The price of oil has been inflated by turmoil and increasing violence in the Middle East, but ample global oil supplies are helping to keep the rise in check.
The price of U.S. benchmark oil rose 48 cents, to $107.33 per barrel, in afternoon trading Thursday. Brent crude, a benchmark used to price imported crude purchased by many U.S. refineries, rose 91 cents to $111.11 per barrel.
The trouble spots right now are Egypt, which is under a state of emergency; Libya, where strikes at oil facilities have curtailed production; and Iraq, where a bomb attack halted oil flowing through an export pipeline. Analysts estimate that concerns about those countries have added $6 or more to the price of oil.
The higher crude prices are not expected to significantly boost U.S. gasoline prices, because gasoline supplies are plentiful. The average retail price of a gallon of gasoline stayed at $3.54 Thursday. Wholesale gasoline futures, which signal the price drivers will pay at the pump, did not rise along with oil. The average retail price has fallen 9 cents so far this month, and is 17 cents lower than at this time last year.
The simmering turmoil in Egypt erupted Wednesday, as clashes between police and supporters of ousted Islamist president Mohammed Morsi killed 525 people and injured 3,700. Egypt is not a major oil exporter, but traders worry that the violence could spill over to more important oil exporting countries or disrupt major oil transport routes that cross Egypt.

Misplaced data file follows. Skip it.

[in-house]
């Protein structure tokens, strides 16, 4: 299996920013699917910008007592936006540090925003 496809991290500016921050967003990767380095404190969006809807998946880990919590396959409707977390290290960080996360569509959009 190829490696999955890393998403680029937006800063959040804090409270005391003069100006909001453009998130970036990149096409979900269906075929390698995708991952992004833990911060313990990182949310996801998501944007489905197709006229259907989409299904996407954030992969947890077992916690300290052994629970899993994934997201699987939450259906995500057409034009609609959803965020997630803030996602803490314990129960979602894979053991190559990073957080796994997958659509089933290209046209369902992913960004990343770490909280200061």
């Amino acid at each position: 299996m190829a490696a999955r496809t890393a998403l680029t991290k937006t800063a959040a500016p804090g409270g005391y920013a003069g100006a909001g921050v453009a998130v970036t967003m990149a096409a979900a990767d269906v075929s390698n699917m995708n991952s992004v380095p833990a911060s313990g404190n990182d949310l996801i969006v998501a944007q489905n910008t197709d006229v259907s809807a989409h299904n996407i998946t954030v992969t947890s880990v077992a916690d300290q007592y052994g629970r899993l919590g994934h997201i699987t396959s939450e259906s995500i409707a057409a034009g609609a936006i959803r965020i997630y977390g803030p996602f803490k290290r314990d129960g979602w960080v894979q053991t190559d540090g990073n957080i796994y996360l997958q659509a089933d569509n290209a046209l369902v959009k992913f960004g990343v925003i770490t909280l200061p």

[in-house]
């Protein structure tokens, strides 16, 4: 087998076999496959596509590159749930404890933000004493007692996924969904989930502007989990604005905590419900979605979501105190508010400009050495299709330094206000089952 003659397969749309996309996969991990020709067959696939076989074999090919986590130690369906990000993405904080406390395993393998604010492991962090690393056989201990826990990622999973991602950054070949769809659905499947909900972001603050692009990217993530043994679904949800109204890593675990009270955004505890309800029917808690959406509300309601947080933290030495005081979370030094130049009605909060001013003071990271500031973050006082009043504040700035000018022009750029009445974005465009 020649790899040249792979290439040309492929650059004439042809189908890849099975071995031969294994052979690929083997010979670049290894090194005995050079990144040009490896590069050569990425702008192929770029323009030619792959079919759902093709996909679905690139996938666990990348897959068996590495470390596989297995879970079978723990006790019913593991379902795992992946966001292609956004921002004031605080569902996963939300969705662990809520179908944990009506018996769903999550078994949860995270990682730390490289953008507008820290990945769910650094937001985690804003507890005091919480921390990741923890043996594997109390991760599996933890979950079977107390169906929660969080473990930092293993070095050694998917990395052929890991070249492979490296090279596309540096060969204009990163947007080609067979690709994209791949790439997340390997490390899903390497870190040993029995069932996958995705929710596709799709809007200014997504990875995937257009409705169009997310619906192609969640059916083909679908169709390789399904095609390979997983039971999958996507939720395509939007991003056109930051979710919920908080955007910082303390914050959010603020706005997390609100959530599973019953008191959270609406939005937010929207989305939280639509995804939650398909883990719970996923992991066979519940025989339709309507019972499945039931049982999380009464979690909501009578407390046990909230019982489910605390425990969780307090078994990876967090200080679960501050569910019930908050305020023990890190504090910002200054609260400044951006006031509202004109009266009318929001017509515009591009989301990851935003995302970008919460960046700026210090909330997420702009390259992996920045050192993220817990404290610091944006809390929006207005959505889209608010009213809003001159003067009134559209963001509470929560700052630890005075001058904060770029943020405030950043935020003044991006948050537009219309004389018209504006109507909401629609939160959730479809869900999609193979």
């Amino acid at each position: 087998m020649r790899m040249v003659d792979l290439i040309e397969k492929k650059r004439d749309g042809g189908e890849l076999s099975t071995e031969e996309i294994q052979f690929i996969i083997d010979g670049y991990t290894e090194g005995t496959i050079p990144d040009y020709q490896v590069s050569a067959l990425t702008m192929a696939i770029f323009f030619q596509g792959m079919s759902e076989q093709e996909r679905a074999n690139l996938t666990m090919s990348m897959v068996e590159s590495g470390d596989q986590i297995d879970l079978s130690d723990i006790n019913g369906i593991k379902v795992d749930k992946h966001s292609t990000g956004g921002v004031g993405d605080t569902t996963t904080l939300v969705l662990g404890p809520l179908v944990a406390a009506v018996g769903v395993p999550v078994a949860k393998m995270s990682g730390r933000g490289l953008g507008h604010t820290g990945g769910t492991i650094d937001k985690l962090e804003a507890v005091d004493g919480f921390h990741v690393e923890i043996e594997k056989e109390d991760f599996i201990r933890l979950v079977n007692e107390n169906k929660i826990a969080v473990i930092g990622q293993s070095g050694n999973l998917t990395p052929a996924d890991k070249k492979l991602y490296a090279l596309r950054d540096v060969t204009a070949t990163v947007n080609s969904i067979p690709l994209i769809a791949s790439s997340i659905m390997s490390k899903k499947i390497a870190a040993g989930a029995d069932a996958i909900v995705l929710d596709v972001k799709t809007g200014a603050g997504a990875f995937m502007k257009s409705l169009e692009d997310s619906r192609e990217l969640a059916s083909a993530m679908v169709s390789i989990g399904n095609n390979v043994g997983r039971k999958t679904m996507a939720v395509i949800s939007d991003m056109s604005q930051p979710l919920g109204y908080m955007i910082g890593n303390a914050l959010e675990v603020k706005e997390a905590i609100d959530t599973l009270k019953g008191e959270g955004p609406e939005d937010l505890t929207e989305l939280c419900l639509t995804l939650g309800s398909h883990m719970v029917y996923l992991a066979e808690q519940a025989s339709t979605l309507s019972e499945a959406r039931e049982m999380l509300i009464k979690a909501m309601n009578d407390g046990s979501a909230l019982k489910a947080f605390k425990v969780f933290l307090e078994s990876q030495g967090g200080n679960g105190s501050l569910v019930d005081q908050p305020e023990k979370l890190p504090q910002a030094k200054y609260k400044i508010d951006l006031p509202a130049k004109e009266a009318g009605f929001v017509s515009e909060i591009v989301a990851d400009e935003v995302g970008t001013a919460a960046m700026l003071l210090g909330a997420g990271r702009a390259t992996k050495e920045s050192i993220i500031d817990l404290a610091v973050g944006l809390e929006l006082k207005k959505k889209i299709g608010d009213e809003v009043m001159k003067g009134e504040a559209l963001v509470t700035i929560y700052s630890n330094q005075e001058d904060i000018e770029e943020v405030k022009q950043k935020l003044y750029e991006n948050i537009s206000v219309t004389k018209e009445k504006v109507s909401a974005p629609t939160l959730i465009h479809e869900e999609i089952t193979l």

“The situation in Egypt deteriorated significantly,” analysts at Commerzbank in Frankfurt said in a report. “This makes any return to a more peaceful situation in this country – which plays a key role in the entire region’s stability – impossible.”
Libya is having an even greater effect on oil prices, analysts say. Strikes at oil facilities have helped cut Libyan production drastically. When the country’s oil production stopped completely during the revolution in 2011, oil rose by $20 per barrel over the span of two weeks. Occasional attacks on a pipeline linking Iraq and Turkey have also prevented supplies from reaching global markets in recent weeks.
Oil passed $100 per barrel in early July for the first time since September, as Morsi was being ousted. It reached a high for the year of $108.15 on July 19, as Libyan output fell.
A drop in U.S. supplies has also pushed prices higher by raising hopes of an improving economy that would need more diesel, gasoline and jet fuel. Supplies have dropped in six of the past seven weeks, declining by more than 30 million barrels over that period, according to the U.S. Energy Department. The U.S. consumes 18.5 million barrels of crude and petroleum products per day.
But rising oil production in the U.S., Canada and elsewhere in the Americas has helped keep the market well-supplied with oil. Even with the recent decline, U.S. stockpiles remain near the top of their 5-year average, and global demand growth is expected to be modest.
U.S. crude production rose to 7.6 million barrels per day last week, the highest weekly total since December of 1989.
Judith Dwarkin, chief economist at ITG Investment Research, says the higher prices are the result of “short-term nervousness,” and that higher production and supplies are preventing a sharper rise in oil prices, like the one seen in the spring of 2012, when Brent Crude surpassed $125 per barrel.
“It’s providing a psychological and actual cushion,” she says of higher production outside of the Middle East.
That has Dwarkin forecasting lower oil prices in the coming months.
She observed that the price of oil to be delivered next month is much higher than the price of oil to be delivered further in the future. That suggests prices will come down if the Middle East violence doesn’t spread.
In other energy futures trading on Nymex:
- Heating oil rose 2 cents to close at $3.07 a gallon.
- Wholesale gasoline was unchanged at $2.98 a gallon.
- Natural gas rose 8 cents to $3.42 per 1,000 cubic feet.